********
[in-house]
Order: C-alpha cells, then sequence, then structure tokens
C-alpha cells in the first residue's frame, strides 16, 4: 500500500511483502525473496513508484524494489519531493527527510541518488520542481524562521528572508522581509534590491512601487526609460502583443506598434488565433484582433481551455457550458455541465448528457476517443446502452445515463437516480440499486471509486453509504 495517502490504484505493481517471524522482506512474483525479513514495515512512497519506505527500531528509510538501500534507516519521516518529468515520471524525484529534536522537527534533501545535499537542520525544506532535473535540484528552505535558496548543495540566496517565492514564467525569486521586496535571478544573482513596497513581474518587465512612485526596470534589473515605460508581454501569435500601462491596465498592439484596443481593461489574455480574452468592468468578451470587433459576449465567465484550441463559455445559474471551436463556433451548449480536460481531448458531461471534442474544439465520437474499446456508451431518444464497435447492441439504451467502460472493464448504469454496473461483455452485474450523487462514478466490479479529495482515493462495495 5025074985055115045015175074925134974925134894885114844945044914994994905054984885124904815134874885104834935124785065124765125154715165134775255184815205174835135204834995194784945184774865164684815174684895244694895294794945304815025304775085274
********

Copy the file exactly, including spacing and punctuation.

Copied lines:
[in-house]
Order: C-alpha cells, then sequence, then structure tokens
C-alpha cells in the first residue's frame, strides 16, 4: 500500500511483502525473496513508484524494489519531493527527510541518488520542481524562521528572508522581509534590491512601487526609460502583443506598434488565433484582433481551455457550458455541465448528457476517443446502452445515463437516480440499486471509486453509504 495517502490504484505493481517471524522482506512474483525479513514495515512512497519506505527500531528509510538501500534507516519521516518529468515520471524525484529534536522537527534533501545535499537542520525544506532535473535540484528552505535558496548543495540566496517565492514564467525569486521586496535571478544573482513596497513581474518587465512612485526596470534589473515605460508581454501569435500601462491596465498592439484596443481593461489574455480574452468592468468578451470587433459576449465567465484550441463559455445559474471551436463556433451548449480536460481531448458531461471534442474544439465520437474499446456508451431518444464497435447492441439504451467502460472493464448504469454496473461483455452485474450523487462514478466490479479529495482515493462495495 5025074985055115045015175074925134974925134894885114844945044914994994905054984885124904815134874885104834935124785065124765125154715165134775255184815205174835135204834995194784945184774865164684815174684895244694895294794945304815025304775085274